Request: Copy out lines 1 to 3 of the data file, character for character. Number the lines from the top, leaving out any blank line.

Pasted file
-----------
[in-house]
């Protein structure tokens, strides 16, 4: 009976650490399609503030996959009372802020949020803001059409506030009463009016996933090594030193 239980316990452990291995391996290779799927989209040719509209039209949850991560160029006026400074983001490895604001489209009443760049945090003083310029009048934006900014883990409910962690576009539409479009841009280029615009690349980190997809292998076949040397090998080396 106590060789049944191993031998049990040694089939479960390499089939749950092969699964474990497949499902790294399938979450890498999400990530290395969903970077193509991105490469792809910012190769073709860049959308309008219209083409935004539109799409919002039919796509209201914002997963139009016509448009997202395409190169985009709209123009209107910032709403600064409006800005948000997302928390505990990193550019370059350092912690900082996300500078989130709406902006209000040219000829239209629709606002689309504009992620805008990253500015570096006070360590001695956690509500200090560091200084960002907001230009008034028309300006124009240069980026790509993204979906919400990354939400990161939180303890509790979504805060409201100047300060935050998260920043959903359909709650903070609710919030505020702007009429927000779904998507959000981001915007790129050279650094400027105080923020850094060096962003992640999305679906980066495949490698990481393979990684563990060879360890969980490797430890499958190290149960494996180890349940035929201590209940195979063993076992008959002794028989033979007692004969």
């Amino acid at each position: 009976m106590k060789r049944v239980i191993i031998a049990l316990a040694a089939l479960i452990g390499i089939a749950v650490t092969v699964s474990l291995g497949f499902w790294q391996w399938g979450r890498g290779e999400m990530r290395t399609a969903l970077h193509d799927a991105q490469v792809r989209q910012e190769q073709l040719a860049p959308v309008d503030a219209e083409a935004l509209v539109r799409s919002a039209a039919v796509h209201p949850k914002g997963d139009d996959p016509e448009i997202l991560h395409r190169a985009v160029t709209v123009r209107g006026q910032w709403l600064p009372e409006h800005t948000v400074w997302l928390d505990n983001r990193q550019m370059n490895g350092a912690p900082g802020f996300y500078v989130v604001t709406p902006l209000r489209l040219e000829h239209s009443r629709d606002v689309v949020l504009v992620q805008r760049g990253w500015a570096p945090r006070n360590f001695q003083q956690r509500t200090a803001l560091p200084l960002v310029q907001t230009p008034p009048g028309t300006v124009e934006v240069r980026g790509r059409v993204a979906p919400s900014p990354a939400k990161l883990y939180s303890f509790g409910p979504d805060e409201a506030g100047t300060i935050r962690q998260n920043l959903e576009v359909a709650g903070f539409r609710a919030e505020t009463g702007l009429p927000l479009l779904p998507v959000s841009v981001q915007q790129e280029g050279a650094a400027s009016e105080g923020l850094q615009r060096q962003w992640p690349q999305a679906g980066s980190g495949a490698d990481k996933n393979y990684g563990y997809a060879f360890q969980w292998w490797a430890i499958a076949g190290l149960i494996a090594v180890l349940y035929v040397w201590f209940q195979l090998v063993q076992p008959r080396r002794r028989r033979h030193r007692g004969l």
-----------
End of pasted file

[in-house]
């Protein structure tokens, strides 16, 4: 009976650490399609503030996959009372802020949020803001059409506030009463009016996933090594030193 239980316990452990291995391996290779799927989209040719509209039209949850991560160029006026400074983001490895604001489209009443760049945090003083310029009048934006900014883990409910962690576009539409479009841009280029615009690349980190997809292998076949040397090998080396 106590060789049944191993031998049990040694089939479960390499089939749950092969699964474990497949499902790294399938979450890498999400990530290395969903970077193509991105490469792809910012190769073709860049959308309008219209083409935004539109799409919002039919796509209201914002997963139009016509448009997202395409190169985009709209123009209107910032709403600064409006800005948000997302928390505990990193550019370059350092912690900082996300500078989130709406902006209000040219000829239209629709606002689309504009992620805008990253500015570096006070360590001695956690509500200090560091200084960002907001230009008034028309300006124009240069980026790509993204979906919400990354939400990161939180303890509790979504805060409201100047300060935050998260920043959903359909709650903070609710919030505020702007009429927000779904998507959000981001915007790129050279650094400027105080923020850094060096962003992640999305679906980066495949490698990481393979990684563990060879360890969980490797430890499958190290149960494996180890349940035929201590209940195979063993076992008959002794028989033979007692004969």
């Amino acid at each position: 009976m106590k060789r049944v239980i191993i031998a049990l316990a040694a089939l479960i452990g390499i089939a749950v650490t092969v699964s474990l291995g497949f499902w790294q391996w399938g979450r890498g290779e999400m990530r290395t399609a969903l970077h193509d799927a991105q490469v792809r989209q910012e190769q073709l040719a860049p959308v309008d503030a219209e083409a935004l509209v539109r799409s919002a039209a039919v796509h209201p949850k914002g997963d139009d996959p016509e448009i997202l991560h395409r190169a985009v160029t709209v123009r209107g006026q910032w709403l600064p009372e409006h800005t948000v400074w997302l928390d505990n983001r990193q550019m370059n490895g350092a912690p900082g802020f996300y500078v989130v604001t709406p902006l209000r489209l040219e000829h239209s009443r629709d606002v689309v949020l504009v992620q805008r760049g990253w500015a570096p945090r006070n360590f001695q003083q956690r509500t200090a803001l560091p200084l960002v310029q907001t230009p008034p009048g028309t300006v124009e934006v240069r980026g790509r059409v993204a979906p919400s900014p990354a939400k990161l883990y939180s303890f509790g409910p979504d805060e409201a506030g100047t300060i935050r962690q998260n920043l959903e576009v359909a709650g903070f539409r609710a919030e505020t009463g702007l009429p927000l479009l779904p998507v959000s841009v981001q915007q790129e280029g050279a650094a400027s009016e105080g923020l850094q615009r060096q962003w992640p690349q999305a679906g980066s980190g495949a490698d990481k996933n393979y990684g563990y997809a060879f360890q969980w292998w490797a430890i499958a076949g190290l149960i494996a090594v180890l349940y035929v040397w201590f209940q195979l090998v063993q076992p008959r080396r002794r028989r033979h030193r007692g004969l």